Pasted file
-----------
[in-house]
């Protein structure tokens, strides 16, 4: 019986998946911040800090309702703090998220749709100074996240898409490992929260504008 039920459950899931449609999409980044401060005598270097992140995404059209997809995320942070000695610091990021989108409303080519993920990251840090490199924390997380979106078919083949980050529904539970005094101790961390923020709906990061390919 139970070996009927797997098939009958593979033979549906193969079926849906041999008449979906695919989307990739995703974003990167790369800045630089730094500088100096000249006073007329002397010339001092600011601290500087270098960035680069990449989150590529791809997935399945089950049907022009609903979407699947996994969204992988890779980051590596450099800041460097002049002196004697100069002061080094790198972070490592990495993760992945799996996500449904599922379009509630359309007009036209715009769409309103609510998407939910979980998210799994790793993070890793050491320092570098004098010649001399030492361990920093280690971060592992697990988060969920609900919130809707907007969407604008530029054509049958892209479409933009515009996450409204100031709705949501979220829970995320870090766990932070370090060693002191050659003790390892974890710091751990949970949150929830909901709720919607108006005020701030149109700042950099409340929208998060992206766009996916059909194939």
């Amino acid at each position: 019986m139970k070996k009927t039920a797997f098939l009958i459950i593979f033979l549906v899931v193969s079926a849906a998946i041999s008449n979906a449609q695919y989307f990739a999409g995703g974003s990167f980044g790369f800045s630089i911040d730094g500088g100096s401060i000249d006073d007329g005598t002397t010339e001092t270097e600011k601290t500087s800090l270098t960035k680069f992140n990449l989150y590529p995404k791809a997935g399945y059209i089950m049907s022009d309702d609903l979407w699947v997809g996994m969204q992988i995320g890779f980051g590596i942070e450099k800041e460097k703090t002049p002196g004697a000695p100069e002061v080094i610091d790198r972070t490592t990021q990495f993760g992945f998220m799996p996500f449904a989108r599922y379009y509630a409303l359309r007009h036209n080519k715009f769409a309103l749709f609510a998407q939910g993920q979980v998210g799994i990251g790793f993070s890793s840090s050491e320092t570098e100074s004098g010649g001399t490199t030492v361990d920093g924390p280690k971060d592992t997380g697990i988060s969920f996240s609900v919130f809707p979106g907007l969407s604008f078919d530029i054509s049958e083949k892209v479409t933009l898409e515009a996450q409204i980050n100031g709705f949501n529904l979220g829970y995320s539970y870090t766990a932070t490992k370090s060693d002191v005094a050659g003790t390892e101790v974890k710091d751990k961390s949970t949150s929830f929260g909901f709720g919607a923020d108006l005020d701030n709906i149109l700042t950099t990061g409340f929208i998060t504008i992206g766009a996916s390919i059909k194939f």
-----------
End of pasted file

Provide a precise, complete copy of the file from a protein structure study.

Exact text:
[in-house]
């Protein structure tokens, strides 16, 4: 019986998946911040800090309702703090998220749709100074996240898409490992929260504008 039920459950899931449609999409980044401060005598270097992140995404059209997809995320942070000695610091990021989108409303080519993920990251840090490199924390997380979106078919083949980050529904539970005094101790961390923020709906990061390919 139970070996009927797997098939009958593979033979549906193969079926849906041999008449979906695919989307990739995703974003990167790369800045630089730094500088100096000249006073007329002397010339001092600011601290500087270098960035680069990449989150590529791809997935399945089950049907022009609903979407699947996994969204992988890779980051590596450099800041460097002049002196004697100069002061080094790198972070490592990495993760992945799996996500449904599922379009509630359309007009036209715009769409309103609510998407939910979980998210799994790793993070890793050491320092570098004098010649001399030492361990920093280690971060592992697990988060969920609900919130809707907007969407604008530029054509049958892209479409933009515009996450409204100031709705949501979220829970995320870090766990932070370090060693002191050659003790390892974890710091751990949970949150929830909901709720919607108006005020701030149109700042950099409340929208998060992206766009996916059909194939």
């Amino acid at each position: 019986m139970k070996k009927t039920a797997f098939l009958i459950i593979f033979l549906v899931v193969s079926a849906a998946i041999s008449n979906a449609q695919y989307f990739a999409g995703g974003s990167f980044g790369f800045s630089i911040d730094g500088g100096s401060i000249d006073d007329g005598t002397t010339e001092t270097e600011k601290t500087s800090l270098t960035k680069f992140n990449l989150y590529p995404k791809a997935g399945y059209i089950m049907s022009d309702d609903l979407w699947v997809g996994m969204q992988i995320g890779f980051g590596i942070e450099k800041e460097k703090t002049p002196g004697a000695p100069e002061v080094i610091d790198r972070t490592t990021q990495f993760g992945f998220m799996p996500f449904a989108r599922y379009y509630a409303l359309r007009h036209n080519k715009f769409a309103l749709f609510a998407q939910g993920q979980v998210g799994i990251g790793f993070s890793s840090s050491e320092t570098e100074s004098g010649g001399t490199t030492v361990d920093g924390p280690k971060d592992t997380g697990i988060s969920f996240s609900v919130f809707p979106g907007l969407s604008f078919d530029i054509s049958e083949k892209v479409t933009l898409e515009a996450q409204i980050n100031g709705f949501n529904l979220g829970y995320s539970y870090t766990a932070t490992k370090s060693d002191v005094a050659g003790t390892e101790v974890k710091d751990k961390s949970t949150s929830f929260g909901f709720g919607a923020d108006l005020d701030n709906i149109l700042t950099t990061g409340f929208i998060t504008i992206g766009a996916s390919i059909k194939f």